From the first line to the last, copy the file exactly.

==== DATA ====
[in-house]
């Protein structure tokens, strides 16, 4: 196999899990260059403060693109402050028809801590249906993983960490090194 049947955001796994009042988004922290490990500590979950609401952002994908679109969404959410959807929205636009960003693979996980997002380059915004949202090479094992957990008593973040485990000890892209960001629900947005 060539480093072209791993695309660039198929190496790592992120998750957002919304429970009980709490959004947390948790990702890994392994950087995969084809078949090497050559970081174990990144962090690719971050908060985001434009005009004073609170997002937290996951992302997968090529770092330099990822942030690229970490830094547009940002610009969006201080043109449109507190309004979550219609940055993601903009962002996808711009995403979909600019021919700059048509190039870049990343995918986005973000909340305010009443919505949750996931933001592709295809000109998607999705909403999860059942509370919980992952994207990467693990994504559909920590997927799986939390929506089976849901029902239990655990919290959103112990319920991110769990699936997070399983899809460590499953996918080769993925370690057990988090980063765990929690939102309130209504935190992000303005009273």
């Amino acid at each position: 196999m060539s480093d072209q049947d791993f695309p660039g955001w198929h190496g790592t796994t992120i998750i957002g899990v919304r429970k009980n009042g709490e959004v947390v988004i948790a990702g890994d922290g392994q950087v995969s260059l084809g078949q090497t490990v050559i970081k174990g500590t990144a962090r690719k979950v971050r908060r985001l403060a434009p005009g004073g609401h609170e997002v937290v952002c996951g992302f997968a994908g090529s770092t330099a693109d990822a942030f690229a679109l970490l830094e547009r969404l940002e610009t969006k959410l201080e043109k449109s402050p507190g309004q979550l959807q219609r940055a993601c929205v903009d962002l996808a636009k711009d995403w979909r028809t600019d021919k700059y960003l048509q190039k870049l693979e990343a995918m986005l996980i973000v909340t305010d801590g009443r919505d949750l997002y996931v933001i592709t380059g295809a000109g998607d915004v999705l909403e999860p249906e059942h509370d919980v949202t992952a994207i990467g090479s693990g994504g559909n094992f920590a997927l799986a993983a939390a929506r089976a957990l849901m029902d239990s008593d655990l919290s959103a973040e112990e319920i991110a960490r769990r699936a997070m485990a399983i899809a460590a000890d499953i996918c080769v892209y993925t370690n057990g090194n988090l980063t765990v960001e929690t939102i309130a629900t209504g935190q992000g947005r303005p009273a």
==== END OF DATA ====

[in-house]
């Protein structure tokens, strides 16, 4: 196999899990260059403060693109402050028809801590249906993983960490090194 049947955001796994009042988004922290490990500590979950609401952002994908679109969404959410959807929205636009960003693979996980997002380059915004949202090479094992957990008593973040485990000890892209960001629900947005 060539480093072209791993695309660039198929190496790592992120998750957002919304429970009980709490959004947390948790990702890994392994950087995969084809078949090497050559970081174990990144962090690719971050908060985001434009005009004073609170997002937290996951992302997968090529770092330099990822942030690229970490830094547009940002610009969006201080043109449109507190309004979550219609940055993601903009962002996808711009995403979909600019021919700059048509190039870049990343995918986005973000909340305010009443919505949750996931933001592709295809000109998607999705909403999860059942509370919980992952994207990467693990994504559909920590997927799986939390929506089976849901029902239990655990919290959103112990319920991110769990699936997070399983899809460590499953996918080769993925370690057990988090980063765990929690939102309130209504935190992000303005009273």
């Amino acid at each position: 196999m060539s480093d072209q049947d791993f695309p660039g955001w198929h190496g790592t796994t992120i998750i957002g899990v919304r429970k009980n009042g709490e959004v947390v988004i948790a990702g890994d922290g392994q950087v995969s260059l084809g078949q090497t490990v050559i970081k174990g500590t990144a962090r690719k979950v971050r908060r985001l403060a434009p005009g004073g609401h609170e997002v937290v952002c996951g992302f997968a994908g090529s770092t330099a693109d990822a942030f690229a679109l970490l830094e547009r969404l940002e610009t969006k959410l201080e043109k449109s402050p507190g309004q979550l959807q219609r940055a993601c929205v903009d962002l996808a636009k711009d995403w979909r028809t600019d021919k700059y960003l048509q190039k870049l693979e990343a995918m986005l996980i973000v909340t305010d801590g009443r919505d949750l997002y996931v933001i592709t380059g295809a000109g998607d915004v999705l909403e999860p249906e059942h509370d919980v949202t992952a994207i990467g090479s693990g994504g559909n094992f920590a997927l799986a993983a939390a929506r089976a957990l849901m029902d239990s008593d655990l919290s959103a973040e112990e319920i991110a960490r769990r699936a997070m485990a399983i899809a460590a000890d499953i996918c080769v892209y993925t370690n057990g090194n988090l980063t765990v960001e929690t939102i309130a629900t209504g935190q992000g947005r303005p009273a």